Belmont, MA: Many middle-aged women acknowledge consuming cannabis products to alleviate menopause-related symptoms, according to survey data published in the journal Menopause.
A team of researchers affiliated with McLean Hospital and with Harvard Medical School in Boston surveyed 258 women (median age: 51 years old) regarding their use of cannabis.
The majority of respondents (79 percent) said that cannabis effectively treats menopause-related symptoms. Women were most likely to report using cannabis to alleviate sleep disturbances and to regulate mood. Respondents were most likely to report consuming cannabis via smoking.
“The current study indicates that many individuals are currently using commercially available MC [medical cannabis] products as an adjunct treatment for menopause-related symptoms. … The most commonly reported indications for MC use were menopause-related disturbance of sleep and mood/anxiety, indicating these symptoms may be salient targets for future clinical trials of cannabinoid-based therapies,” authors concluded. “Future research should continue to examine MC use for menopause-related symptoms, including assessing how unique cannabinoid profiles, modes of use, and other MC use characteristics impact safety and efficacy.”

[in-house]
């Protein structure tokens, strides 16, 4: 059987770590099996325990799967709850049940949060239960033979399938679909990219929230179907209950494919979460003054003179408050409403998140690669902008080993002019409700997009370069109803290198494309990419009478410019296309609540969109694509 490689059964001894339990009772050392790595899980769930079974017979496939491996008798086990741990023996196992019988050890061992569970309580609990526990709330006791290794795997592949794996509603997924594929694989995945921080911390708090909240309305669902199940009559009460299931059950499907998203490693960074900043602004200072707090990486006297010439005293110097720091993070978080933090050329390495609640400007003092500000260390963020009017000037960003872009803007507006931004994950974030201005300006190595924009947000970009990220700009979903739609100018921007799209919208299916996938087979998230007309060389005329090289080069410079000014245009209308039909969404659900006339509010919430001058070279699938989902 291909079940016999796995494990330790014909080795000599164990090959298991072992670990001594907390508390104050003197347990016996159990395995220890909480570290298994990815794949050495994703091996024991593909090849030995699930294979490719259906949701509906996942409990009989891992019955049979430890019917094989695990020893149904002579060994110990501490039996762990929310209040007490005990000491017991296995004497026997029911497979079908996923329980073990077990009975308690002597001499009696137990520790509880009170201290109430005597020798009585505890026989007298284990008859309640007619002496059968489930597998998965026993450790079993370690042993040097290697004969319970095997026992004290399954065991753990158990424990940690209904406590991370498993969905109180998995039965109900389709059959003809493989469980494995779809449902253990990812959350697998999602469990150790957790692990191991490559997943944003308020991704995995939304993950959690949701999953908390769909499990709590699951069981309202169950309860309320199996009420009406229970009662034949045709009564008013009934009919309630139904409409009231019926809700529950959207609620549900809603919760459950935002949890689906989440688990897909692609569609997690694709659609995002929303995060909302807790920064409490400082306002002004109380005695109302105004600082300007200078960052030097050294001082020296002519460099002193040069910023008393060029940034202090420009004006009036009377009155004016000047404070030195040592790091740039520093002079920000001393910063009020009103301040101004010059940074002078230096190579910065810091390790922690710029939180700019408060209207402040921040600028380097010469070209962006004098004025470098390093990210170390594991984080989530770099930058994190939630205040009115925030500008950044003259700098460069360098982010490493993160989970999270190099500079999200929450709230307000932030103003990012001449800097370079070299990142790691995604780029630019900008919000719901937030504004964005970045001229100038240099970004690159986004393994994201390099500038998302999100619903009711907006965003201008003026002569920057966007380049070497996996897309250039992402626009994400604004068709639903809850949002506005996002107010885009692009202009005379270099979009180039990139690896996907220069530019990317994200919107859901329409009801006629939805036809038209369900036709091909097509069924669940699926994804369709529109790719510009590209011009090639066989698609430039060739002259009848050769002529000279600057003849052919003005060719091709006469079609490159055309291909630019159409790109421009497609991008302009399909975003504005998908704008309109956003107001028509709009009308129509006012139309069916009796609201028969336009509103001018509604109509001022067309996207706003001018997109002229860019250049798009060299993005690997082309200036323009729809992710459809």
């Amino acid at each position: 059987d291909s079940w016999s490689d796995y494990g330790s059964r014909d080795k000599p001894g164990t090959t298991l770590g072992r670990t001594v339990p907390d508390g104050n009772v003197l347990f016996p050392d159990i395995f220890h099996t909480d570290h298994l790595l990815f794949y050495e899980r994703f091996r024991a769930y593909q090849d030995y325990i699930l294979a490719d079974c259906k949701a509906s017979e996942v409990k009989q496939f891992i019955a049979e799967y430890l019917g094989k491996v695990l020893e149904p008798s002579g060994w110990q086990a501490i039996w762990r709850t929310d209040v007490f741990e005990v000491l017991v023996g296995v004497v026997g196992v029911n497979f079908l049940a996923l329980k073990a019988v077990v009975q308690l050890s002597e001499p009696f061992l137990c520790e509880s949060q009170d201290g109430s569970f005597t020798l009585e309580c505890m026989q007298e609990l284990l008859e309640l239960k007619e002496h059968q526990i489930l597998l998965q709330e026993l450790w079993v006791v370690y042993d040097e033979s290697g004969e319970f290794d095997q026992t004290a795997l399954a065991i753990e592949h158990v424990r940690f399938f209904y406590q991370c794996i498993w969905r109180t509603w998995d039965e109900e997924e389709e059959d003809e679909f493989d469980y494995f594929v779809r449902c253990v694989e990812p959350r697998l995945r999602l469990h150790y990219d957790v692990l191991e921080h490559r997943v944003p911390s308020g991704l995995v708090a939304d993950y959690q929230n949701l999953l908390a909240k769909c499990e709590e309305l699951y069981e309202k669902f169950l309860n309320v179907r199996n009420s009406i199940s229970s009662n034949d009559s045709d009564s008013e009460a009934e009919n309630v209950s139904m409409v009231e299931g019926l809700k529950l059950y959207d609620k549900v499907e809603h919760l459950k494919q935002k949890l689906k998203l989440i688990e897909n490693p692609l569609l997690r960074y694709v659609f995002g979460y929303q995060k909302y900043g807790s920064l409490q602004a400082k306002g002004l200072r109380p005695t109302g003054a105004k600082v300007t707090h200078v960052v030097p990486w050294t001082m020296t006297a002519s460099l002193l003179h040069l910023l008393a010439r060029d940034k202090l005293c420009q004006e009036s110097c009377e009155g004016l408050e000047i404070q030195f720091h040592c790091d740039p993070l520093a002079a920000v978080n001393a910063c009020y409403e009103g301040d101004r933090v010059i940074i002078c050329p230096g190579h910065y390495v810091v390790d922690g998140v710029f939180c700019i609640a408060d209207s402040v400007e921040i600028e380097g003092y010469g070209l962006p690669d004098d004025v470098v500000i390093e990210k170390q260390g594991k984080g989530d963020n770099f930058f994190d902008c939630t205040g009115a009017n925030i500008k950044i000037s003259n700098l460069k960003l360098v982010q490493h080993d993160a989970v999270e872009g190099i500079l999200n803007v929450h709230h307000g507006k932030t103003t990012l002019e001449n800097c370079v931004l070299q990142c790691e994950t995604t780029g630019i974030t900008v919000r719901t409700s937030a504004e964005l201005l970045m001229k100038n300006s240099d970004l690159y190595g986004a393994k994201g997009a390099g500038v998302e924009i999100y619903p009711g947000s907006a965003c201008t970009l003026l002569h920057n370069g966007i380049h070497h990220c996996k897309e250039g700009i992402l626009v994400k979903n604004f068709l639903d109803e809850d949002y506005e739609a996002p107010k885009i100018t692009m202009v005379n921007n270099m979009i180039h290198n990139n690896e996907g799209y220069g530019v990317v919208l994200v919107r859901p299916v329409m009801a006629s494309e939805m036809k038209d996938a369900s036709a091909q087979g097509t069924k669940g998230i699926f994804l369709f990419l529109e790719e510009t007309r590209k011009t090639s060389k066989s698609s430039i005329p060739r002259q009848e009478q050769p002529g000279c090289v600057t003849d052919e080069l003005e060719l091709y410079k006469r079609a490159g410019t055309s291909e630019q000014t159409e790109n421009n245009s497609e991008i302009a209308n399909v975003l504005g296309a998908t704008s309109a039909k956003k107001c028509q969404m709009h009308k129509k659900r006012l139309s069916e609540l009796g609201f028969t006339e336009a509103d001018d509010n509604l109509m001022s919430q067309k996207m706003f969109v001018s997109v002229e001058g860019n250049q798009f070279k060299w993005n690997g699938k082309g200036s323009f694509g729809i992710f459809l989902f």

Full text of the study, “A survey of medical cannabis use during peri-menopause and post-menopause,” appears in Menopause.